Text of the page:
Dear Zachary is a powerful documentary by Kurt Kuenne, whose sole intent for creating the film was to memorialize his murdered best friend. But as the story unfolds, the film evolves into so much more. At its premise, Dear Zachary is about how one man’s life was needlessly and viciously taken away from his loved ones, an act that we later on learn was entirely preventable, had the system been more stringent. There are moments of joy, moments of anger and moments that will leave you in tears. Word of advice: have a box of tissues handy. It’ll also make you wonder why. Why did the system fail, and so tremendously so, causing innocent lives to be lost?
You may recall over the past two-ish years where I wrote about my job hunting woes as a new university grad in a series of somewhat, I’d say, morose posts on this blog.
I figured, it’s been a year and a bit and I should probably write an update about that situation. Otherwise, people stumbling upon this site may come across those links and assume I’m still looking for a job. Which, I suppose, wouldn’t be a complete surprise considering the economic climate nowadays.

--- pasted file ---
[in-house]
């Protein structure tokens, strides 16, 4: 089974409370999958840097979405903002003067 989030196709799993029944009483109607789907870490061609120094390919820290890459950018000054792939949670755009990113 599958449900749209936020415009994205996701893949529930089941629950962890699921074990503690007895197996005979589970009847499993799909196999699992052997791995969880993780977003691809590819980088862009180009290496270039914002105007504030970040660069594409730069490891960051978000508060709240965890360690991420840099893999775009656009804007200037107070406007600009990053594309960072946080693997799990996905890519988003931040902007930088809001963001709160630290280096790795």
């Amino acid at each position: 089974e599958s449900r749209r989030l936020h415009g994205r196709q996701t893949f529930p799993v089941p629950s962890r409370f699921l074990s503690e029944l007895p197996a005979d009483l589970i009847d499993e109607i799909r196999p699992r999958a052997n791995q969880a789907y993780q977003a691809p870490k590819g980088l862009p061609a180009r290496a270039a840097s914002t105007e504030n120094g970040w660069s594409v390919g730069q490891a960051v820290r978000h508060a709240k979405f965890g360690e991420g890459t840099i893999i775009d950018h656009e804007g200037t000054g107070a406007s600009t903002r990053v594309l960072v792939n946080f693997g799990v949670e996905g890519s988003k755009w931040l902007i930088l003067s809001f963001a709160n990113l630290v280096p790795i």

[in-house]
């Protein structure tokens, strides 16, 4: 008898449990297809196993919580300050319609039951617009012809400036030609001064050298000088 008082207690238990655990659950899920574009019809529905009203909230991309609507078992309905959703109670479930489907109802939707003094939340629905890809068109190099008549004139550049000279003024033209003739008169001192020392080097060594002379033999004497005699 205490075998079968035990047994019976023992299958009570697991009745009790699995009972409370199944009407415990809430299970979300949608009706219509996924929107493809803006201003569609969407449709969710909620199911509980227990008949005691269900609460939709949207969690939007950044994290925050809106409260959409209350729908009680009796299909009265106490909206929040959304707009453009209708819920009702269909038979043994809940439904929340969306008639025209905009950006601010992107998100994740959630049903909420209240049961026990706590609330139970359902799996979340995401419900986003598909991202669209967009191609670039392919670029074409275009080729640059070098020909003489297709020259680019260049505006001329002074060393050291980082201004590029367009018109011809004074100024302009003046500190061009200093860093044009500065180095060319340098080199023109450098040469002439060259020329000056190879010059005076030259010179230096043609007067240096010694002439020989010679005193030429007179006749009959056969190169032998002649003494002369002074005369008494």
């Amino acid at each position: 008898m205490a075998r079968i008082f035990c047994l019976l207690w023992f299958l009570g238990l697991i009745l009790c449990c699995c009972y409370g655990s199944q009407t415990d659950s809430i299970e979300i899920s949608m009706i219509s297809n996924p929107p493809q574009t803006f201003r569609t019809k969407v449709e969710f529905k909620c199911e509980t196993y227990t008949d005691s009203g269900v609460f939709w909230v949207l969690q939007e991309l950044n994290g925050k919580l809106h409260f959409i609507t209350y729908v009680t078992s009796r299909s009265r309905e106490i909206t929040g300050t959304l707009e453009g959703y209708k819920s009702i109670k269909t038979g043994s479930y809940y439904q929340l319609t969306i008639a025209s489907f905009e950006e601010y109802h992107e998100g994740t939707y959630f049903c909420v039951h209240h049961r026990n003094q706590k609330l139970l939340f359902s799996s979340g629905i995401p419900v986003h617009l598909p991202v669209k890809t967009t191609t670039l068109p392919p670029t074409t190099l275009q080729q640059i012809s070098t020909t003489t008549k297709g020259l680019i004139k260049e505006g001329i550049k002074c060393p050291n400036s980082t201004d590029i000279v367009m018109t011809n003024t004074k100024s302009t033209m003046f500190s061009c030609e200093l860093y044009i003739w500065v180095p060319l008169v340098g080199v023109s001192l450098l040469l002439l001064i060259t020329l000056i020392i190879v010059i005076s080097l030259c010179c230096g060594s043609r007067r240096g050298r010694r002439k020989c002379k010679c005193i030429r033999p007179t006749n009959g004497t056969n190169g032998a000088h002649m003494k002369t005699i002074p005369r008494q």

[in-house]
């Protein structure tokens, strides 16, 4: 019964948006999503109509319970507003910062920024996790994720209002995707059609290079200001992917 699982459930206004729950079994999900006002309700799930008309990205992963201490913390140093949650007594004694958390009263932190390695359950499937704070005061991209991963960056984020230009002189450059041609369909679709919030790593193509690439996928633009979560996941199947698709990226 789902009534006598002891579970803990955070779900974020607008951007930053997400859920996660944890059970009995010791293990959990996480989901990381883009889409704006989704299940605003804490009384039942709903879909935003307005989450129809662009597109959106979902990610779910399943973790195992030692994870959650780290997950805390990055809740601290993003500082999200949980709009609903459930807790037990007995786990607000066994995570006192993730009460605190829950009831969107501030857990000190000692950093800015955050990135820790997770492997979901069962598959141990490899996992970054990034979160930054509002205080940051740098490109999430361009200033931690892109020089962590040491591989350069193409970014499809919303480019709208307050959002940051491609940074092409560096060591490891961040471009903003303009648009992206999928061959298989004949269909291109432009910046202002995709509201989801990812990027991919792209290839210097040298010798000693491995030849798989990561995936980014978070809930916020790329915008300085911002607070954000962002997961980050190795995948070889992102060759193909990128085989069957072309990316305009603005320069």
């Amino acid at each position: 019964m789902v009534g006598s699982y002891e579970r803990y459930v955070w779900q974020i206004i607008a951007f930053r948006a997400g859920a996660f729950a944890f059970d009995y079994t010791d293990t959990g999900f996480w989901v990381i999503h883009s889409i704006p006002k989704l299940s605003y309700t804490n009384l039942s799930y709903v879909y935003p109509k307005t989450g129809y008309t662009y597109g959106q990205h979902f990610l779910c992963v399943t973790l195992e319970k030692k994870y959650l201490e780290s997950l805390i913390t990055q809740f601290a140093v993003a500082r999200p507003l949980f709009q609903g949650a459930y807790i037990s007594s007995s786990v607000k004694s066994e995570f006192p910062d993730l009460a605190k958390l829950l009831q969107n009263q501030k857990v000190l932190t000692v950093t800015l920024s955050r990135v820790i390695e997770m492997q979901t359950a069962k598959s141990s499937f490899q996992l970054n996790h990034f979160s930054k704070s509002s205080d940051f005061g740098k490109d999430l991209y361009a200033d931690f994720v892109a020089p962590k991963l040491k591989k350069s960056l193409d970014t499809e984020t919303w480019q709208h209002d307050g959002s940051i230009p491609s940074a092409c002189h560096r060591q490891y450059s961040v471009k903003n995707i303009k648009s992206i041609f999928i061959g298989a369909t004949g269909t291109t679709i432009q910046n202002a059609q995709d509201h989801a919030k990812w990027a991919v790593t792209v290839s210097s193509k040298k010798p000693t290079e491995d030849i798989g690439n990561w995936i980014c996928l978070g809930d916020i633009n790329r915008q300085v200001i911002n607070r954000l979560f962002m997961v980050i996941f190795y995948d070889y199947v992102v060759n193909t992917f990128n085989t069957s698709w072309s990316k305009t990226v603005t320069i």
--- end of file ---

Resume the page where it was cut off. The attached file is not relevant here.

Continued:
Four years ago, our New York City foursome in Manolo Blahniks, Jimmy Choos and, well quite frankly, all the designer shoe labels that I can barely afford without leaving me in the poor house, left our television screens. Or at least left our screens in the new episodes sense, because I’m sure many of us have been watching reruns or re-watching episodes on DVD since then. Lo and behold, the Sex and the City feature film was announced, then filming started happening all around New York City, pictures started turning up all over the web, and I (along with the legion of other SaTC fans) began anxiously awaiting the release of the movie.
Gwen Stefani has released a new perfume line under her Harajuku Lovers brand and unlike the perfume released under her other popular line, L.A.M.B., this one has a cute and quirky flare that you’d expect a Harajuku Lovers product to have.